Follow in Darwin's footsteps on a luxury Galapagos break

Follow in Darwin's footsteps on a luxury Galapagos break

Earlier this month, the 204th anniversary of Charles Darwin's birth rekindled discussion about his famous theory of evolution.

It is some 154 years since his famous book, 'On the Origin of Species', was first published, in which he detailed the process of natural selection.

Many of the observations that informed this theory of evolution were made not in Darwin's birthplace, England, but in the Galapagos Islands off the coast of Ecuador, South America.

It was here that Darwin discovered incredible creatures that were related to those on the mainland, but that had developed unique characteristics.

And today you can follow in Darwin's footsteps by taking a trip to the Galapagos to witness first hand these amazing endemic species on Scott Dunn's 'The Galapagos in Style' vacation.

But unlike the naturalist, who would have enjoyed rough and ready conditions aboard HMS Beagle, you will be living in the lap of luxury on one of the finest expedition vessels in the Pacific, the Eclipse.

This 210-foot luxury cruiser with staterooms accommodating 48 passengers will take you to the heart of the volcanic islands, where you will be led by expert guides to the habitats of creatures like blue-footed boobies and giant tortoises.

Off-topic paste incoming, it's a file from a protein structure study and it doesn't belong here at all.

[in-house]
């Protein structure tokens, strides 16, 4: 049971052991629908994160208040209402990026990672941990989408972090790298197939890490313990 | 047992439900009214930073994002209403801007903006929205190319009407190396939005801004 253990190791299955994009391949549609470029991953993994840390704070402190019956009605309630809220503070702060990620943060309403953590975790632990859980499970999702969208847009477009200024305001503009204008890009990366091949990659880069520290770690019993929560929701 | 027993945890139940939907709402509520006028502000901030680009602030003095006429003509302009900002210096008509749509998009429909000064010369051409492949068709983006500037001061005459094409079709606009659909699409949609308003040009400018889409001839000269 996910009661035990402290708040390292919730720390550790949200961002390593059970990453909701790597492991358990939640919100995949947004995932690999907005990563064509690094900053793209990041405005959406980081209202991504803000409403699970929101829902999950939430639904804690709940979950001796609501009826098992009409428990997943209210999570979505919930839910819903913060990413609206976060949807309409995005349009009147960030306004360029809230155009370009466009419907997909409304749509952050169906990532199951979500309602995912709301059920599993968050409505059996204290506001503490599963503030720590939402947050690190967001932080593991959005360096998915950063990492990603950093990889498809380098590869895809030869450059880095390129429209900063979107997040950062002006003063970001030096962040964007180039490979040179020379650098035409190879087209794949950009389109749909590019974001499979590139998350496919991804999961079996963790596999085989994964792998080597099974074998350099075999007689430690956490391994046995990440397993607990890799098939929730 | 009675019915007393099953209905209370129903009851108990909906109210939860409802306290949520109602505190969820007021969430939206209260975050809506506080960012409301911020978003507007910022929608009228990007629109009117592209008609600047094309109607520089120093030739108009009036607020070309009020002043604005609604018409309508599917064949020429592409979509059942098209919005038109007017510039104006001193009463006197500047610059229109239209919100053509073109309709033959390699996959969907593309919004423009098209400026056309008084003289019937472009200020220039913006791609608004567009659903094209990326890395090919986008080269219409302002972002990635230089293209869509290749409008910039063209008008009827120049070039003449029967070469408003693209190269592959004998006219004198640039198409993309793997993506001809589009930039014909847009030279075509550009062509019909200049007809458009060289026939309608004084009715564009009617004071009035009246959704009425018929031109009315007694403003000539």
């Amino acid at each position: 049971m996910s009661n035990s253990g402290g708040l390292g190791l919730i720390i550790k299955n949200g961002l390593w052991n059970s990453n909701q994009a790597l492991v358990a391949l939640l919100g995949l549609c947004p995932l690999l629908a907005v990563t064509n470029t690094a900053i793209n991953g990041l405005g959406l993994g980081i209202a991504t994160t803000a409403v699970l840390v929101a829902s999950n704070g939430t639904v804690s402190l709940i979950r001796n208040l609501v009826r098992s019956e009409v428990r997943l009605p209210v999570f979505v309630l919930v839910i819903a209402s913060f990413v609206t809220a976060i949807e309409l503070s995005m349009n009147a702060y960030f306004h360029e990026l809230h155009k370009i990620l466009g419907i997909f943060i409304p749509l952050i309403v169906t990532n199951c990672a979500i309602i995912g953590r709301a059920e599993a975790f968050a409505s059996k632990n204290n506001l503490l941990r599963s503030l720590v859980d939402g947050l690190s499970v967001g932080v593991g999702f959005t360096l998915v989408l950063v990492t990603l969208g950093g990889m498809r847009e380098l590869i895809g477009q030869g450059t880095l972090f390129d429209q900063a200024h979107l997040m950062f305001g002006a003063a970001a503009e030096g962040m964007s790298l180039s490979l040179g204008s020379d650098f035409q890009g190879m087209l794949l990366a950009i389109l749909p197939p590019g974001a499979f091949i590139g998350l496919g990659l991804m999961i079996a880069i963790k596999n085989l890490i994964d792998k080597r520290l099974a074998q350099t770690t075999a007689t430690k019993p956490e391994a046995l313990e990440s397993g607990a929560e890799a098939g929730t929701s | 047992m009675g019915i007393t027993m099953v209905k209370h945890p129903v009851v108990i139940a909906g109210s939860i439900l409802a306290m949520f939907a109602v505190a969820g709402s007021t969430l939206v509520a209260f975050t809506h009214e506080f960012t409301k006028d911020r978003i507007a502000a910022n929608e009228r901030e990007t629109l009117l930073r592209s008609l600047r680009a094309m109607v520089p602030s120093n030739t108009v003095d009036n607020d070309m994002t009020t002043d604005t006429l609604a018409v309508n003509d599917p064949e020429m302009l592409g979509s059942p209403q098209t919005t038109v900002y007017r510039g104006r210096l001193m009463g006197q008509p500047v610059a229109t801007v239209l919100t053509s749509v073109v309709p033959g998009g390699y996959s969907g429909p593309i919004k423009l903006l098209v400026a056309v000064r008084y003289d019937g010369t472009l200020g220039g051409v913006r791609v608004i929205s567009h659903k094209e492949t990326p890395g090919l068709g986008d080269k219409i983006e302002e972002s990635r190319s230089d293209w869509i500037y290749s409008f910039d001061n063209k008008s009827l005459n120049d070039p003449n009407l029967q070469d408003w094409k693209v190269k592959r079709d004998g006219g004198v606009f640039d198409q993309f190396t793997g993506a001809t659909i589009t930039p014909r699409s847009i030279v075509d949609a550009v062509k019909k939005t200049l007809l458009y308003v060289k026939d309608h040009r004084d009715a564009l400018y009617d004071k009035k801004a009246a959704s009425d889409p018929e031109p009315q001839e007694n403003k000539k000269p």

While these might have been used as foodstuffs by the crew of the Beagle, you will merely be observing, as there will be plenty of delicious food awaiting back on the boat - not to mention that the Galapagos is now a protected national park.

The trip also includes some time spent on the mainland in the capital, Quito, where you will be free to stroll among the cobbled streets of the old town and take in the sight of the breathtaking Andean peaks surrounding the city.

These two nights in bustling Quito also provide a fascinating contrast to the remoteness of the Galapagos, of which 97 per cent is protected land.

For a vacation you literally cannot enjoy anywhere else, visit the unique Galapagos.    

Contact us
Like us